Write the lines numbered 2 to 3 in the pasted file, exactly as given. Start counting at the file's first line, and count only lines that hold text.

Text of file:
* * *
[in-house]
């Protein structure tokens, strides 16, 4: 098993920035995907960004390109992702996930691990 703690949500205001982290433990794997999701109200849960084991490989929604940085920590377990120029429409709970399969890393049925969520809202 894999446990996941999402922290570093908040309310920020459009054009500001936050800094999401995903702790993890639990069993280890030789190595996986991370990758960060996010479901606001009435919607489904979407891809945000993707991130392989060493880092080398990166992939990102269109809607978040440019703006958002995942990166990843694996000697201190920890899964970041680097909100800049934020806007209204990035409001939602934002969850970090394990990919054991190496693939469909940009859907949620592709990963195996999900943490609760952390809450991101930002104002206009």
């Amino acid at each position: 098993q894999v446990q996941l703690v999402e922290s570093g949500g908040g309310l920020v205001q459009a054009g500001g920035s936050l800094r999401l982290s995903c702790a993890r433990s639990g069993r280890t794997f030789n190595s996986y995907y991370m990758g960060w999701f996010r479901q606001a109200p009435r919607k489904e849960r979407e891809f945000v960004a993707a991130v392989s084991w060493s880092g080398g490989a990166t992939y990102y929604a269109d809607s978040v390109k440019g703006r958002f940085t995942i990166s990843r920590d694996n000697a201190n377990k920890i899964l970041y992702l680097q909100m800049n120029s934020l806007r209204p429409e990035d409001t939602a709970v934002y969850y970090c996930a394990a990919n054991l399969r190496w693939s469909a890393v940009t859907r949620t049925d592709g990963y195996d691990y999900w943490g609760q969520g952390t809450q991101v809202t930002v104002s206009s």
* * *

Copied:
């Protein structure tokens, strides 16, 4: 098993920035995907960004390109992702996930691990 703690949500205001982290433990794997999701109200849960084991490989929604940085920590377990120029429409709970399969890393049925969520809202 894999446990996941999402922290570093908040309310920020459009054009500001936050800094999401995903702790993890639990069993280890030789190595996986991370990758960060996010479901606001009435919607489904979407891809945000993707991130392989060493880092080398990166992939990102269109809607978040440019703006958002995942990166990843694996000697201190920890899964970041680097909100800049934020806007209204990035409001939602934002969850970090394990990919054991190496693939469909940009859907949620592709990963195996999900943490609760952390809450991101930002104002206009």
């Amino acid at each position: 098993q894999v446990q996941l703690v999402e922290s570093g949500g908040g309310l920020v205001q459009a054009g500001g920035s936050l800094r999401l982290s995903c702790a993890r433990s639990g069993r280890t794997f030789n190595s996986y995907y991370m990758g960060w999701f996010r479901q606001a109200p009435r919607k489904e849960r979407e891809f945000v960004a993707a991130v392989s084991w060493s880092g080398g490989a990166t992939y990102y929604a269109d809607s978040v390109k440019g703006r958002f940085t995942i990166s990843r920590d694996n000697a201190n377990k920890i899964l970041y992702l680097q909100m800049n120029s934020l806007r209204p429409e990035d409001t939602a709970v934002y969850y970090c996930a394990a990919n054991l399969r190496w693939s469909a890393v940009t859907r949620t049925d592709g990963y195996d691990y999900w943490g609760q969520g952390t809450q991101v809202t930002v104002s206009s």